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Tack Definition


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Other Tack Definition

[n] sailing a zigzag course
[n] (nautical) the act of changing tack
[n] a line (rope or chain) that regulates the angle at which a sail is set in relation to the wind
[n] gear for a horse
[n] a short nail with a sharp point and a large head
[n] the heading or position of a vessel relative to the trim of its sails
[v] reverse, as of direction, attitude, or course of action
[v] make by putting pieces together; "She pieced a quilt"; "He tacked together some verses"
[v] fix to; attach; "append a charm to the necklace"
[v] sew together loosely, with large stitches; "baste a hem"
[v] fasten with tacks; "tack the notice on the board"
[v] turn (a boat) into the wind; "The sailors decided to tack tge boat"; "The boat tacked"

Misc. Definitions

\Tack\, n. [From an old or dialectal form of F. tache. See {Techy}.]
1. A stain; a tache. [Obs.]
2. [Cf. L. tactus.] A peculiar flavor or taint; as, a musty tack. [Obs. or Colloq.] --Drayton.
\Tack\, n. [OE. tak, takke, a fastening; akin to D. tak a branch, twig, G. zacke a twig, prong, spike, Dan. takke a tack, spike; cf. also Sw. tagg prickle, point, Icel. t[=a]g a willow twig, Ir. taca a peg, nail, fastening, Gael. tacaid, Armor. & Corn. tach; perhaps akin to E. take. Cf. {Attach}, {Attack}, {Detach}, {Tag} an end, {Zigzag}.]
1. A small, short, sharp-pointed nail, usually having a broad, flat head.
2. That which is attached; a supplement; an appendix. See {Tack}, v. t.,
3. --Macaulay. Some tacks had been made to money bills in King Charles's time. --Bp. Burnet.
3. (Naut.) (a) A rope used to hold in place the foremost lower corners of the courses when the vessel is closehauled (see Illust. of {Ship}); also, a rope employed to pull the lower corner of a studding sail to the boom. (b) The part of a sail to which the tack is usually fastened; the foremost lower corner of fore-and-aft sails, as of schooners (see Illust. of {Sail}). (c) The direction of a vessel in regard to the trim of her sails; as, the starboard tack, or port tack; -- the former when she is closehauled with the wind on her starboard side; hence, the run of a vessel on one tack; also, a change of direction.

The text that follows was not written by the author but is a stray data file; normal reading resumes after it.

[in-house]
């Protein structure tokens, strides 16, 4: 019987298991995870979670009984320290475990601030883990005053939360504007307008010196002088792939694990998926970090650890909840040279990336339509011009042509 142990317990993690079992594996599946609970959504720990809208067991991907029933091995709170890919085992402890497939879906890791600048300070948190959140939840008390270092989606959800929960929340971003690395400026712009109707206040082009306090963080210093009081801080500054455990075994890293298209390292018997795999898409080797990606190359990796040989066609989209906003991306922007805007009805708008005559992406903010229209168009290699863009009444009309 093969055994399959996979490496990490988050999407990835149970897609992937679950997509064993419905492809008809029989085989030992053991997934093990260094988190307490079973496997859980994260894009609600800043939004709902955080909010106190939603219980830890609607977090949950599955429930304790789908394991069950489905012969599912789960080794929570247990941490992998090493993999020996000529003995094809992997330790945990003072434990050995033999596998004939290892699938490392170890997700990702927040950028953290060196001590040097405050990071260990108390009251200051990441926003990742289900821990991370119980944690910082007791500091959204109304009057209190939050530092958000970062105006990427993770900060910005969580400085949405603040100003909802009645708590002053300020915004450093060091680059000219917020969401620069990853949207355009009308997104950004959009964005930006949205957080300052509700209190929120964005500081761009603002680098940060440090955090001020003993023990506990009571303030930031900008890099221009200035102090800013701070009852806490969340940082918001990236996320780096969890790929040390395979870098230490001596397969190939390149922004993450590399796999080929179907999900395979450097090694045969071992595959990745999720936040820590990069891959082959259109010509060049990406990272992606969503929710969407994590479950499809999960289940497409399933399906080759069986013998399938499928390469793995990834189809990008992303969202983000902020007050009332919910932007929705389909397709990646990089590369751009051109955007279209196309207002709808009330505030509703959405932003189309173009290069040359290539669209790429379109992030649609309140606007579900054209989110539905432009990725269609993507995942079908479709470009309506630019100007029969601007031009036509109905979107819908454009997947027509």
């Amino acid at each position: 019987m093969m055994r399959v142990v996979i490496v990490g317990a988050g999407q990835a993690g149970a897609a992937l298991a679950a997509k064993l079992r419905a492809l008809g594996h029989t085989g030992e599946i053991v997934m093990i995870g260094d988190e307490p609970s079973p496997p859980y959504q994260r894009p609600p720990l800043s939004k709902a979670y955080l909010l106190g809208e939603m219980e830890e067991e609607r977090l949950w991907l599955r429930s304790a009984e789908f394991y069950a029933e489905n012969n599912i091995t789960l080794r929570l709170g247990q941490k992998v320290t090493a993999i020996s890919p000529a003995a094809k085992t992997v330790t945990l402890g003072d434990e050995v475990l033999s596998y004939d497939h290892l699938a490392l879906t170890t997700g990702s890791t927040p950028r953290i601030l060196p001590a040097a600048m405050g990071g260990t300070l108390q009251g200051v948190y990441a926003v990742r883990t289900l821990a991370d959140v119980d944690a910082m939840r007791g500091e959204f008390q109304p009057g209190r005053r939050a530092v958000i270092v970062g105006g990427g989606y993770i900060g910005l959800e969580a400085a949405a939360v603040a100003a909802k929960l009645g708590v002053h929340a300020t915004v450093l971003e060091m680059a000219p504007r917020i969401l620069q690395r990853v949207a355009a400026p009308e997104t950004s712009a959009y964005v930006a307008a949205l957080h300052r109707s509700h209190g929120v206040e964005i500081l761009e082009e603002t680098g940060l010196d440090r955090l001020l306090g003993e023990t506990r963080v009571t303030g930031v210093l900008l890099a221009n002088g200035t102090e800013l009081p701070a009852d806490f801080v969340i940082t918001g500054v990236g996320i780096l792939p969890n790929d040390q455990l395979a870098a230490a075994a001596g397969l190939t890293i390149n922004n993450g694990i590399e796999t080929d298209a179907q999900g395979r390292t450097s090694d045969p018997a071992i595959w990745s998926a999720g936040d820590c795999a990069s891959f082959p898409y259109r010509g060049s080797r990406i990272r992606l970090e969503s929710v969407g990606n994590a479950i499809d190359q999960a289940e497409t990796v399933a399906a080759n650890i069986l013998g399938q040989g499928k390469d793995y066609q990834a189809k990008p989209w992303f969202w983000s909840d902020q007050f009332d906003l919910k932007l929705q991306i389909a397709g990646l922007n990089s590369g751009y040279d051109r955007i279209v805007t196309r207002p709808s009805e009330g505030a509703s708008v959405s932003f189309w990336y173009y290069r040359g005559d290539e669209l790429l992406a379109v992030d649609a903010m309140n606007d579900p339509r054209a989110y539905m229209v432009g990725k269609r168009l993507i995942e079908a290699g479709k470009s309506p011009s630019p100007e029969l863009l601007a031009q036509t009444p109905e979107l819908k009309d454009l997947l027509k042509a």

4. (Scots Law) A contract by which the use of a thing is set, or let, for hire; a lease. --Burrill.
5. Confidence; reliance. [Prov. Eng.] --Halliwell. {Tack of a flag} (Naut.), a line spliced into the eye at the foot of the hoist for securing the flag to the halyards. {Tack pins} (Naut.), belaying pins; -- also called {jack pins}. {To haul the tacks aboard} (Naut.), to set the courses. {To hold tack}, to last or hold out. --Milton.
\Tack\, v. t. [imp. & p. p. {Tacked}; p. pr. & vb. n. {Tacking}.] [Cf. OD. tacken to touch, take, seize, fix, akin to E. take. See {Tack} a small nail.]
1. To fasten or attach. ``In hopes of getting some commendam tacked to their sees.'' --Swift. And tacks the center to the sphere. --Herbert.
2. Especially, to attach or secure in a slight or hasty manner, as by stitching or nailing; as, to tack together the sheets of a book; to tack one piece of cloth to another; to tack on a board or shingle; to tack one piece of metal to another by drops of solder.
3. In parliamentary usage, to add (a supplement) to a bill; to append; -- often with on or to. --Macaulay.
4. (Naut.) To change the direction of (a vessel) when sailing closehauled, by putting the helm alee and shifting the tacks and sails so that she will proceed to windward nearly at right angles to her former course. Note: In tacking, a vessel is brought to point at first directly to windward, and then so that the wind will blow against the other side.
\Tack\, v. i. (Naut.) To change the direction of a vessel by shifting the position of the helm and sails; also (as said of a vessel), to have her direction changed through the shifting of the helm and sails. See {Tack}, v. t.,
4. Monk, . . . when he wanted his ship to tack to larboard, moved the mirth of his crew by calling out, ``Wheel to the left.'' --Macaulay.

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